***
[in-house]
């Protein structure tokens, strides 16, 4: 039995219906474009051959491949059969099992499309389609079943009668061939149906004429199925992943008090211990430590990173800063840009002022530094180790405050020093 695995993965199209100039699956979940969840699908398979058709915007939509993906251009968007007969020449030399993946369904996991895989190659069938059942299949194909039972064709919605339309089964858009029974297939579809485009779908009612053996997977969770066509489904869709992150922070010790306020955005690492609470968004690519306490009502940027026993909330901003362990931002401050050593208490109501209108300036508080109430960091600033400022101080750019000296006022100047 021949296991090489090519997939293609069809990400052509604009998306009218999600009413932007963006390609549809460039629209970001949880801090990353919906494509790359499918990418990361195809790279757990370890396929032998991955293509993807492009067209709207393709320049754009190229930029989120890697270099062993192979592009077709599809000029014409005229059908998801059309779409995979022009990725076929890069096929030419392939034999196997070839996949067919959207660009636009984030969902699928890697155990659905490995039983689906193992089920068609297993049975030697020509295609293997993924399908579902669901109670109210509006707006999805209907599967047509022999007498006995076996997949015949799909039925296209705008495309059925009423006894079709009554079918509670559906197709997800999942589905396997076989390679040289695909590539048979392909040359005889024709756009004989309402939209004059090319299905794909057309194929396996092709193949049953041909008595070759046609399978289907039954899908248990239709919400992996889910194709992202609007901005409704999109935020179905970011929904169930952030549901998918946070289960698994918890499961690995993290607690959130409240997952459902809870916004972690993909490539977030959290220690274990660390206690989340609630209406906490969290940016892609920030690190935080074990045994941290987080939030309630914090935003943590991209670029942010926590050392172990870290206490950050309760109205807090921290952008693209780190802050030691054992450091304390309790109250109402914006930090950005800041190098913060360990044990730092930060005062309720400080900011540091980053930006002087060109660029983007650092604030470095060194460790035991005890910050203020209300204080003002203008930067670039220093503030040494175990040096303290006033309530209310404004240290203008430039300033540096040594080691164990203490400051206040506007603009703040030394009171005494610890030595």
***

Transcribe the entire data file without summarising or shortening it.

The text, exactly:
[in-house]
């Protein structure tokens, strides 16, 4: 039995219906474009051959491949059969099992499309389609079943009668061939149906004429199925992943008090211990430590990173800063840009002022530094180790405050020093 695995993965199209100039699956979940969840699908398979058709915007939509993906251009968007007969020449030399993946369904996991895989190659069938059942299949194909039972064709919605339309089964858009029974297939579809485009779908009612053996997977969770066509489904869709992150922070010790306020955005690492609470968004690519306490009502940027026993909330901003362990931002401050050593208490109501209108300036508080109430960091600033400022101080750019000296006022100047 021949296991090489090519997939293609069809990400052509604009998306009218999600009413932007963006390609549809460039629209970001949880801090990353919906494509790359499918990418990361195809790279757990370890396929032998991955293509993807492009067209709207393709320049754009190229930029989120890697270099062993192979592009077709599809000029014409005229059908998801059309779409995979022009990725076929890069096929030419392939034999196997070839996949067919959207660009636009984030969902699928890697155990659905490995039983689906193992089920068609297993049975030697020509295609293997993924399908579902669901109670109210509006707006999805209907599967047509022999007498006995076996997949015949799909039925296209705008495309059925009423006894079709009554079918509670559906197709997800999942589905396997076989390679040289695909590539048979392909040359005889024709756009004989309402939209004059090319299905794909057309194929396996092709193949049953041909008595070759046609399978289907039954899908248990239709919400992996889910194709992202609007901005409704999109935020179905970011929904169930952030549901998918946070289960698994918890499961690995993290607690959130409240997952459902809870916004972690993909490539977030959290220690274990660390206690989340609630209406906490969290940016892609920030690190935080074990045994941290987080939030309630914090935003943590991209670029942010926590050392172990870290206490950050309760109205807090921290952008693209780190802050030691054992450091304390309790109250109402914006930090950005800041190098913060360990044990730092930060005062309720400080900011540091980053930006002087060109660029983007650092604030470095060194460790035991005890910050203020209300204080003002203008930067670039220093503030040494175990040096303290006033309530209310404004240290203008430039300033540096040594080691164990203490400051206040506007603009703040030394009171005494610890030595």